16 Layers of Words Words that are formed through the addition of multiple affixes have a layered, or hierarchical structure. One (ugly) way to represent this structure is through bracket notation: [root] [construct] [[affix] + [root]] [[re-] + [construct]] (=base) [[base] + [affix]] [[[re-] + [construct]] + [-ion]] WORD reconstruction

17 Tree Structures In this class, we’ll primarily stick with tree diagrams to represent word structure. (because they look better and are easier to read) re construct ion un desire able Tree terminology: branches nodes: where two branches meet nodes represent constituents of the word

18 Building the Perfect Beasts
To accurately capture all of the facts of word formation… tree structures should represent the lexical categories of all constituents at each node in the tree. Noun Adj Verb Adj Aff Verb Aff Aff Verb Aff [re-] [construct] [-ion] [un-] [desire] [-able]

19 Test Case What should the tree diagram for “reassignment” look like?
Noun Verb Aff Verb Aff [re-] [assign] [-ment] 3. reassignment 2. reassign 1. assign deploy - deployment arrange - arrangement employ - employment, etc.

20 Another Test Case How about the tree diagram for “miscategorization”?
Noun Verb Aff Noun Aff Aff [mis-] [category] [-ize] [-ation] 4. miscategorization 3. miscategorize 2. categorize *miscategory 1. category Construe - misconstrue Appropriate (v) - misappropriate Play (v) - misplay confusion - *misconfusion

21 Ambiguity Some complex words can have more than one interpretation
Different derivations can result in different interpretations Example: “unlockable” Note: [un-] can attach to both adjectives and verbs [-able] attaches to verbs and creatives adjectives

22 Unlockable, part 1 Adj Aff Verb Aff [un-] [lock] [-able]
= not able to be locked

23 Unlockable, part 2 Adj Verb Aff Verb Aff [un-] [lock] [-able]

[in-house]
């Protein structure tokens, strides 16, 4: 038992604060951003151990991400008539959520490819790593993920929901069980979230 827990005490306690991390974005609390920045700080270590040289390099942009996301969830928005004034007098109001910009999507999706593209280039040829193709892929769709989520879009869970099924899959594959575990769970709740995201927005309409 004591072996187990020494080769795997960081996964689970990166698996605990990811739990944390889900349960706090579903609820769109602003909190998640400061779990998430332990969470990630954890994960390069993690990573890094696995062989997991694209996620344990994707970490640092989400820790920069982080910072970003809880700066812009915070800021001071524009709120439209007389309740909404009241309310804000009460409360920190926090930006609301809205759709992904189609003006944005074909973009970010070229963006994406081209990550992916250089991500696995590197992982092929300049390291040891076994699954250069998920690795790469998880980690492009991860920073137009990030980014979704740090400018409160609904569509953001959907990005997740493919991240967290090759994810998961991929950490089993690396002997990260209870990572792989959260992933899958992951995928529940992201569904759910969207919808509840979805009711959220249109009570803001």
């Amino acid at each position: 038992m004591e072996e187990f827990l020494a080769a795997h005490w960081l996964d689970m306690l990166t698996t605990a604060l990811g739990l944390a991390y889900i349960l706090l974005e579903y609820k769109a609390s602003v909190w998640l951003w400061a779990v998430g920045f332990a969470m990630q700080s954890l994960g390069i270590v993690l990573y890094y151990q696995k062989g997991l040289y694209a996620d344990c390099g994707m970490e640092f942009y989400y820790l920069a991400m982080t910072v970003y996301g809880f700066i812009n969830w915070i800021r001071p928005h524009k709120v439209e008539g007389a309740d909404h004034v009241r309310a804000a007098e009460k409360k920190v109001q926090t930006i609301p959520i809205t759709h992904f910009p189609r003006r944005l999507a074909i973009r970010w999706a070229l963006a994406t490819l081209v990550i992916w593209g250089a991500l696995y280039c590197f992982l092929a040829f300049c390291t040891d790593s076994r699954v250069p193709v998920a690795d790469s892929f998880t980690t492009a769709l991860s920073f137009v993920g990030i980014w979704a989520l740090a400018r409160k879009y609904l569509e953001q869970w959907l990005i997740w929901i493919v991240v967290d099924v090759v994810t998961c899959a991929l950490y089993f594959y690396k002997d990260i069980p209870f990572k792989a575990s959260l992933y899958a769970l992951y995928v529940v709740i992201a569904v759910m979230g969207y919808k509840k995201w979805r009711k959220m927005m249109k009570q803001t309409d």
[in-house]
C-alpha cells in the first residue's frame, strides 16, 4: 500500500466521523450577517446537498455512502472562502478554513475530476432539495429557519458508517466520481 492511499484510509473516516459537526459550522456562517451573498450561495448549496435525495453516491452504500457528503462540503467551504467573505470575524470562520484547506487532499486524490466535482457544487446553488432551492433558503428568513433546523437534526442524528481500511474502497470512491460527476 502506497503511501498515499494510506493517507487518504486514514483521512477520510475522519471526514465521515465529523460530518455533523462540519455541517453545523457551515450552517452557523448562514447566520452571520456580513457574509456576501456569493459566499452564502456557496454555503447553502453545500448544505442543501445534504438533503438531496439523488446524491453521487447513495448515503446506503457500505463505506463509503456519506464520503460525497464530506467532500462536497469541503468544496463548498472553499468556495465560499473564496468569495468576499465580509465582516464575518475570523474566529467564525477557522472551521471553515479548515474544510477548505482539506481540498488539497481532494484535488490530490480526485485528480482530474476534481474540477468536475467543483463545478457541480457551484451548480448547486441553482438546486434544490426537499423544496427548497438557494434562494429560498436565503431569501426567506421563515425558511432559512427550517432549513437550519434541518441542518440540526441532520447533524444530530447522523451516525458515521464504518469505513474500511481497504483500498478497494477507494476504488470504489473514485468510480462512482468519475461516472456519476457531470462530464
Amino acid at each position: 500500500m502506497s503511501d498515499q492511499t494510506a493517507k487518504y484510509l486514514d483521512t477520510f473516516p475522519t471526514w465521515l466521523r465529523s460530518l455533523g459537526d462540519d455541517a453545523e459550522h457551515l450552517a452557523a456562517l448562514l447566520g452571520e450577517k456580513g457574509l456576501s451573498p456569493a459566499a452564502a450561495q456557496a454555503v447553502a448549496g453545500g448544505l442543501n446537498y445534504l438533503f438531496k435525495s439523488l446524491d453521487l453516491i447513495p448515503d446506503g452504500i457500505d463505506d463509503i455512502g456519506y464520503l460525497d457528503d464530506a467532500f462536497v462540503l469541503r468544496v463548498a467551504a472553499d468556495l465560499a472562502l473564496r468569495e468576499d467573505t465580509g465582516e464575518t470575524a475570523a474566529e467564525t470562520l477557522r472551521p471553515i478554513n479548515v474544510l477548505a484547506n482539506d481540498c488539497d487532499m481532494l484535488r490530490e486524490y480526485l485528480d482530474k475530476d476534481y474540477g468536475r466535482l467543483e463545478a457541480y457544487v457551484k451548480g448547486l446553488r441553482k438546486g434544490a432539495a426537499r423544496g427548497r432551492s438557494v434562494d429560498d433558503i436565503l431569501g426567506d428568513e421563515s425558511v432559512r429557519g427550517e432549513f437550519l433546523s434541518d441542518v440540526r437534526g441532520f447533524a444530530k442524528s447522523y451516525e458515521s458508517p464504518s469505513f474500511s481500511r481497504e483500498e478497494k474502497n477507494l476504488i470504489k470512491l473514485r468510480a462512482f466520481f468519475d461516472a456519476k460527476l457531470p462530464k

= able to be unlocked

24 Inflections vs. Derivations
Linguists draw another distinction among affixes: Inflectional affixes: mark grammatical properties (person, number, gender, tense, aspect) don’t change other aspects of meaning are required by rules of sentence structure create a new “word form” Derivational affixes: change meaning create a new word (typically) have clear semantic content may change the lexical category of the word

25 Inflectional Affixes There are precisely eight inflectional affixes in English: -s 3rd person wait --> waits -ing progressive wait --> waiting -ed past tense wait --> waited -en past participle eat --> eaten -s plural card --> cards -’s possessive dad --> dad’s -er comparative tall --> taller -est superlative weak --> weakest All of these are suffixes.

26 Inflectional Affixes Other languages can have a lot more inflectional affixes. Examples from French: parler “to speak” 1st person, plural: parlons “We speak” 2nd person, plural: parlez “You guys speak” Past tense: 1st person, singular: parlais “I spoke” 1st person, plural: parlions “We spoke” 2nd person, plural: parliez “You guys spoke” Plus many, many more. Note: Volapük. (http://www.visi.com/~dean/volverb.html)

27 Derivational Affixes In contrast to inflectional affixes, derivational affixes: Create new words when they’re attached to roots Examples: re- cycle --> recycle de- code --> decode -y fish --> fishy -ize vandal --> vandalize Also: English has far more derivational affixes than inflectional affixes. For fairness’ sake: